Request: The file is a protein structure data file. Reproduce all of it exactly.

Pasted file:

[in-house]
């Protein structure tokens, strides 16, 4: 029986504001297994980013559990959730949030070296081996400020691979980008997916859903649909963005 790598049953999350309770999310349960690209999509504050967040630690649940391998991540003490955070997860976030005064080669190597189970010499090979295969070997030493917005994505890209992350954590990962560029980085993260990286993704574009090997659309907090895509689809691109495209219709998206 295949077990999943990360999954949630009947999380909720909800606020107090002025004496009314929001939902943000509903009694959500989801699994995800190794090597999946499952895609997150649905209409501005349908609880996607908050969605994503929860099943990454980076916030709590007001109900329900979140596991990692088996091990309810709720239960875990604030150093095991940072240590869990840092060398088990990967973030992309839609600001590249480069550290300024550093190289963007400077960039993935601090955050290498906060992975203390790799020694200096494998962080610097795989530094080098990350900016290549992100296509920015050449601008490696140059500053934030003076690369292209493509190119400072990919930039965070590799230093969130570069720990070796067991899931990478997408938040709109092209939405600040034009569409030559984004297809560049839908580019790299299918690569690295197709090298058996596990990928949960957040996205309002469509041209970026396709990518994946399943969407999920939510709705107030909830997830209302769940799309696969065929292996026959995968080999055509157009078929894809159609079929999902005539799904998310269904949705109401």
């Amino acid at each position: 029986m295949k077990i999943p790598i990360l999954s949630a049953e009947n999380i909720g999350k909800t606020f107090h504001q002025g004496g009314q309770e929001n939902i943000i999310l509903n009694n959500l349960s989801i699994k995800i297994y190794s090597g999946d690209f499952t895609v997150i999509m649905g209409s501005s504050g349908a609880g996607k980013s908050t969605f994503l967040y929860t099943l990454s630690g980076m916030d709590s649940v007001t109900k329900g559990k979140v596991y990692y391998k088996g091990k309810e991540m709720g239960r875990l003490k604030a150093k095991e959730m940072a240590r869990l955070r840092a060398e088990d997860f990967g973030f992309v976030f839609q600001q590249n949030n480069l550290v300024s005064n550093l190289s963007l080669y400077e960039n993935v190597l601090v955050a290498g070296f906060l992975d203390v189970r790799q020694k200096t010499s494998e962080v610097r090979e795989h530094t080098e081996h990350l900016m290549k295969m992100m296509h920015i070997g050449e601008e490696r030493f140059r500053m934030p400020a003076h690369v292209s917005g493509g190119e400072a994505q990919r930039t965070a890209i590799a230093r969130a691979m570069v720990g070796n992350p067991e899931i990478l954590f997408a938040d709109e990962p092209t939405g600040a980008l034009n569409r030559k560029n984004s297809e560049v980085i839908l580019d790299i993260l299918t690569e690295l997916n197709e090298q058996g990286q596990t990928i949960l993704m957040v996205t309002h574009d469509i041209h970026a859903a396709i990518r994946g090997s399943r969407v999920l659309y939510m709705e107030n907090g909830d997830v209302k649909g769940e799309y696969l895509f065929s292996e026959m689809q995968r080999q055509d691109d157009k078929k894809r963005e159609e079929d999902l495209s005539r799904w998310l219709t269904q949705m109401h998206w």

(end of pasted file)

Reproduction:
[in-house]
């Protein structure tokens, strides 16, 4: 029986504001297994980013559990959730949030070296081996400020691979980008997916859903649909963005 790598049953999350309770999310349960690209999509504050967040630690649940391998991540003490955070997860976030005064080669190597189970010499090979295969070997030493917005994505890209992350954590990962560029980085993260990286993704574009090997659309907090895509689809691109495209219709998206 295949077990999943990360999954949630009947999380909720909800606020107090002025004496009314929001939902943000509903009694959500989801699994995800190794090597999946499952895609997150649905209409501005349908609880996607908050969605994503929860099943990454980076916030709590007001109900329900979140596991990692088996091990309810709720239960875990604030150093095991940072240590869990840092060398088990990967973030992309839609600001590249480069550290300024550093190289963007400077960039993935601090955050290498906060992975203390790799020694200096494998962080610097795989530094080098990350900016290549992100296509920015050449601008490696140059500053934030003076690369292209493509190119400072990919930039965070590799230093969130570069720990070796067991899931990478997408938040709109092209939405600040034009569409030559984004297809560049839908580019790299299918690569690295197709090298058996596990990928949960957040996205309002469509041209970026396709990518994946399943969407999920939510709705107030909830997830209302769940799309696969065929292996026959995968080999055509157009078929894809159609079929999902005539799904998310269904949705109401």
């Amino acid at each position: 029986m295949k077990i999943p790598i990360l999954s949630a049953e009947n999380i909720g999350k909800t606020f107090h504001q002025g004496g009314q309770e929001n939902i943000i999310l509903n009694n959500l349960s989801i699994k995800i297994y190794s090597g999946d690209f499952t895609v997150i999509m649905g209409s501005s504050g349908a609880g996607k980013s908050t969605f994503l967040y929860t099943l990454s630690g980076m916030d709590s649940v007001t109900k329900g559990k979140v596991y990692y391998k088996g091990k309810e991540m709720g239960r875990l003490k604030a150093k095991e959730m940072a240590r869990l955070r840092a060398e088990d997860f990967g973030f992309v976030f839609q600001q590249n949030n480069l550290v300024s005064n550093l190289s963007l080669y400077e960039n993935v190597l601090v955050a290498g070296f906060l992975d203390v189970r790799q020694k200096t010499s494998e962080v610097r090979e795989h530094t080098e081996h990350l900016m290549k295969m992100m296509h920015i070997g050449e601008e490696r030493f140059r500053m934030p400020a003076h690369v292209s917005g493509g190119e400072a994505q990919r930039t965070a890209i590799a230093r969130a691979m570069v720990g070796n992350p067991e899931i990478l954590f997408a938040d709109e990962p092209t939405g600040a980008l034009n569409r030559k560029n984004s297809e560049v980085i839908l580019d790299i993260l299918t690569e690295l997916n197709e090298q058996g990286q596990t990928i949960l993704m957040v996205t309002h574009d469509i041209h970026a859903a396709i990518r994946g090997s399943r969407v999920l659309y939510m709705e107030n907090g909830d997830v209302k649909g769940e799309y696969l895509f065929s292996e026959m689809q995968r080999q055509d691109d157009k078929k894809r963005e159609e079929d999902l495209s005539r799904w998310l219709t269904q949705m109401h998206w």